State Rep. Tom Craddick (R-Midland) issued a statement today saying HJR 82, should it pass through the legislature, would establish the GROW Texas fund in the state treasury should voters approve it, despite his slaying of the companion bill last week.
“This legislation, recently endorsed by Lieutenant Governor Dan Patrick, will utilize funds already paid by the oil and gas industry to reinvest in communities feeling the stress of energy development, and its impact will be realized across all energy producing regions in Texas,” Craddick said in a prepared statement. “I expect that HJR 82 will be heard in Senate Finance this week and hope it will move quickly through the process for final approval.”
There is no companion legislation at the moment that would actually specify how the money in that fund would be spent. The author of the companion bill that was originally intended to do this was State Rep. Brooks Landgraf (R-Odessa), who said the bill as originally filed would have specified how the money from the fund could be spent, dedicating it to issues in West Texas cities such as infrastructure and public safety.
“HJR 82 is now pending in a Senate committee, and I support its passage, and I continue to support Rep. Craddick in that effort,” Landgraf wrote in a statement.
Craddick had issued a point of order last week to kill the companion bill, HB 2154, which he was a coauthor of, on the ground the original purpose of the bill had been changed. He also told other media outlets that Landgraf had changed HB 2154 to include agencies and “stuff we told people wouldn’t do.”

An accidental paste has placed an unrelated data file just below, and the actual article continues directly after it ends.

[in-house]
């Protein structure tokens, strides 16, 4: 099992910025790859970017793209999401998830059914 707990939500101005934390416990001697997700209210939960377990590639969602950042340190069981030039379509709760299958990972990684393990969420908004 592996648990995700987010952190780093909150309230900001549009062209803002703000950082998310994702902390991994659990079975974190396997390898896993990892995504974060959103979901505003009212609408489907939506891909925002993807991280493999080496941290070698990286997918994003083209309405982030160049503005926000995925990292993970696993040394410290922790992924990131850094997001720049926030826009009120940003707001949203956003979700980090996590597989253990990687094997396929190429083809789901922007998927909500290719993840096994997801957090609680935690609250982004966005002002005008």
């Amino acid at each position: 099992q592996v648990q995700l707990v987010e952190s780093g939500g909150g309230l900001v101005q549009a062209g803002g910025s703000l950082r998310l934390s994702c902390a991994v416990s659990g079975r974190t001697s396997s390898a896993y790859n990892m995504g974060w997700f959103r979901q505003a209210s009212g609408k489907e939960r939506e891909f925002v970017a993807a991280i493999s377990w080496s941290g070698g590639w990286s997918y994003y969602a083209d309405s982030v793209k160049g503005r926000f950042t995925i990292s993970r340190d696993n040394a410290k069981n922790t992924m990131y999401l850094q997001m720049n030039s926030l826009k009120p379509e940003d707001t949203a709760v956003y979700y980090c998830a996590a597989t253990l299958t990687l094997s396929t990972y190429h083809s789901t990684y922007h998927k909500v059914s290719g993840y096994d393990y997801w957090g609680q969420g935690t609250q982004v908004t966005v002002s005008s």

That purpose had been changed once after it was passed out of committee, to make it only a study of the needs in West Texas, and Landgraf changed it once more before he presented it again for final vote to develop a task force to identify where money is most needed so they know where to send the money by next session.
Should HJR 82 be passed and approved oil-producing regions could count on collecting revenue on Jan. 1, expecting the fund could raise as much as $250 million over the next two years, according to media outlets.
Craddick has not returned requests from the Odessa American for comment over the phone.
But the final version passed by the State House of Representatives states the amendment would not take effect until Sept. 1, 2021, the introduced version had an effective date of Jan. 1, 2020.
So, even if HB 2154 had been passed as it is now, or even if it had been passed in its original form, with HJR 82 passed as is, it wouldn’t matter because the fund wouldn’t take effect until 2021, after the next legislative period. This means there could be another enabling bill passed during the next legislative session, before HJR 82 takes effect. Craddick’s amendment, as it’s going through congress now, doesn’t do anything until 2021.